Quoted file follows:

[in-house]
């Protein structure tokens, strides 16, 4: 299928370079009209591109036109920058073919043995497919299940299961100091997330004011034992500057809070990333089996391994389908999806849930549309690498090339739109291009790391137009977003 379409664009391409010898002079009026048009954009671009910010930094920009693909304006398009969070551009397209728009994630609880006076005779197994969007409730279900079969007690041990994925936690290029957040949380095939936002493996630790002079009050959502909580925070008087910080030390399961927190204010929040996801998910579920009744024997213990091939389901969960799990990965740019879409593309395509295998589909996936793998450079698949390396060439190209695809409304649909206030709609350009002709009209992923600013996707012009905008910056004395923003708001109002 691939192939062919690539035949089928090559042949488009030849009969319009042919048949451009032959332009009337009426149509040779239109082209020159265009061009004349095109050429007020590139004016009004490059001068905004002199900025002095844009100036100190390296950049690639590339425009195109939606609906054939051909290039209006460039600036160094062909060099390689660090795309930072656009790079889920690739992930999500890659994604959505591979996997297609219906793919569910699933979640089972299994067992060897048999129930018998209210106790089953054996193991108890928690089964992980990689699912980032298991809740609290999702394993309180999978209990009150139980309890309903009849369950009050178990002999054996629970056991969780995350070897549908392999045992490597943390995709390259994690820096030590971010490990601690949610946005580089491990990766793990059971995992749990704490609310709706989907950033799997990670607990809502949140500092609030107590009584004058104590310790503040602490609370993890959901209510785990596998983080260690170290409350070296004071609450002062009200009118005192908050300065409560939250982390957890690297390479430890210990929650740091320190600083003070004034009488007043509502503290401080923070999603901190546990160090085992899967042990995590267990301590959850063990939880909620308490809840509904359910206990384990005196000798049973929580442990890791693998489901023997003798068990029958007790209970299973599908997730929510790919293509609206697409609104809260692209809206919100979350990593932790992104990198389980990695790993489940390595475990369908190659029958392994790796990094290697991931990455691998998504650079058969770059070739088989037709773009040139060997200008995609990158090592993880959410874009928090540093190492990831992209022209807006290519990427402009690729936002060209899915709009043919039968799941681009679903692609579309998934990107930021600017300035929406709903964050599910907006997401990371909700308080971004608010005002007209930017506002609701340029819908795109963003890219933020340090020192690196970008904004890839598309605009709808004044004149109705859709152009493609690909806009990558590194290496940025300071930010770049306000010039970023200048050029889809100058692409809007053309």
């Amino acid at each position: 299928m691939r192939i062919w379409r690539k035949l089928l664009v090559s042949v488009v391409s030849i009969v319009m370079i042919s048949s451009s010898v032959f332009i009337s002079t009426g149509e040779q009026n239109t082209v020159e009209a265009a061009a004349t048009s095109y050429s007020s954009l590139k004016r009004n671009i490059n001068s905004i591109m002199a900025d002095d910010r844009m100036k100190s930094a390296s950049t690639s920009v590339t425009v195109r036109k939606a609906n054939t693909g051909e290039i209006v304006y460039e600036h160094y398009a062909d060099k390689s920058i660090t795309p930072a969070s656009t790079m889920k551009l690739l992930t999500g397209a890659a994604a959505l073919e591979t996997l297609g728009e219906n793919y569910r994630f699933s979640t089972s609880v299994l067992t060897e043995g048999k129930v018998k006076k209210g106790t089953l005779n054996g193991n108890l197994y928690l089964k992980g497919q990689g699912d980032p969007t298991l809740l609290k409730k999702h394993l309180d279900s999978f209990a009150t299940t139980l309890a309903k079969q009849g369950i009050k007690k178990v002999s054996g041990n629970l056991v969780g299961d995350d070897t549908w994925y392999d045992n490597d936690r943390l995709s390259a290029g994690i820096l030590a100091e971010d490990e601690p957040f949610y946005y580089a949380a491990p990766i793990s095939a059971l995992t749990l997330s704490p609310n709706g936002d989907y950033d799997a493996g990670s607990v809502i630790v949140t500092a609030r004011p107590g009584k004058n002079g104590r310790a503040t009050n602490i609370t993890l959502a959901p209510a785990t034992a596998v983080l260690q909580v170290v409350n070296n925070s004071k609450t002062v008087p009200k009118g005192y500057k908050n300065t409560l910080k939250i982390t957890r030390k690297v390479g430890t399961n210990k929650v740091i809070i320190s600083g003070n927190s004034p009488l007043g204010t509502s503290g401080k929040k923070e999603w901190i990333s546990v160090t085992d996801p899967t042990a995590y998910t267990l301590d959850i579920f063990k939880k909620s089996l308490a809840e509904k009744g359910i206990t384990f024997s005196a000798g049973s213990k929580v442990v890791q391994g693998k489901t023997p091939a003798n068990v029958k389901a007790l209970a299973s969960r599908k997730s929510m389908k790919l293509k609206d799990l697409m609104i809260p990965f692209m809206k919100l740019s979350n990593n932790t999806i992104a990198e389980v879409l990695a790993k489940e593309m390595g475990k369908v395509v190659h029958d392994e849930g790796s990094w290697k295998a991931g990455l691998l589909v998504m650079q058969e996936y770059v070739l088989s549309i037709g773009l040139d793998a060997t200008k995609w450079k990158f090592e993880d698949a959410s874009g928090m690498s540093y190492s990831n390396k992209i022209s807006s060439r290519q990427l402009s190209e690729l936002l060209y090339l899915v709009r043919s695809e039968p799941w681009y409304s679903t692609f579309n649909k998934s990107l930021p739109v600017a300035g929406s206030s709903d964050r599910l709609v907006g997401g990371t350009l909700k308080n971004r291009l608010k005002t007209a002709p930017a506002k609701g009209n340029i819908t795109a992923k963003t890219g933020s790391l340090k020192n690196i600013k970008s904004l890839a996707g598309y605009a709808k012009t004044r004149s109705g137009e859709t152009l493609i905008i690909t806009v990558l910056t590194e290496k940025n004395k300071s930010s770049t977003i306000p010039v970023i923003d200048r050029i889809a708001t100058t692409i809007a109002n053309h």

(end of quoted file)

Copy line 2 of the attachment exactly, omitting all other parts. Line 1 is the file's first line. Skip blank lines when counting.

């Protein structure tokens, strides 16, 4: 299928370079009209591109036109920058073919043995497919299940299961100091997330004011034992500057809070990333089996391994389908999806849930549309690498090339739109291009790391137009977003 379409664009391409010898002079009026048009954009671009910010930094920009693909304006398009969070551009397209728009994630609880006076005779197994969007409730279900079969007690041990994925936690290029957040949380095939936002493996630790002079009050959502909580925070008087910080030390399961927190204010929040996801998910579920009744024997213990091939389901969960799990990965740019879409593309395509295998589909996936793998450079698949390396060439190209695809409304649909206030709609350009002709009209992923600013996707012009905008910056004395923003708001109002 691939192939062919690539035949089928090559042949488009030849009969319009042919048949451009032959332009009337009426149509040779239109082209020159265009061009004349095109050429007020590139004016009004490059001068905004002199900025002095844009100036100190390296950049690639590339425009195109939606609906054939051909290039209006460039600036160094062909060099390689660090795309930072656009790079889920690739992930999500890659994604959505591979996997297609219906793919569910699933979640089972299994067992060897048999129930018998209210106790089953054996193991108890928690089964992980990689699912980032298991809740609290999702394993309180999978209990009150139980309890309903009849369950009050178990002999054996629970056991969780995350070897549908392999045992490597943390995709390259994690820096030590971010490990601690949610946005580089491990990766793990059971995992749990704490609310709706989907950033799997990670607990809502949140500092609030107590009584004058104590310790503040602490609370993890959901209510785990596998983080260690170290409350070296004071609450002062009200009118005192908050300065409560939250982390957890690297390479430890210990929650740091320190600083003070004034009488007043509502503290401080923070999603901190546990160090085992899967042990995590267990301590959850063990939880909620308490809840509904359910206990384990005196000798049973929580442990890791693998489901023997003798068990029958007790209970299973599908997730929510790919293509609206697409609104809260692209809206919100979350990593932790992104990198389980990695790993489940390595475990369908190659029958392994790796990094290697991931990455691998998504650079058969770059070739088989037709773009040139060997200008995609990158090592993880959410874009928090540093190492990831992209022209807006290519990427402009690729936002060209899915709009043919039968799941681009679903692609579309998934990107930021600017300035929406709903964050599910907006997401990371909700308080971004608010005002007209930017506002609701340029819908795109963003890219933020340090020192690196970008904004890839598309605009709808004044004149109705859709152009493609690909806009990558590194290496940025300071930010770049306000010039970023200048050029889809100058692409809007053309």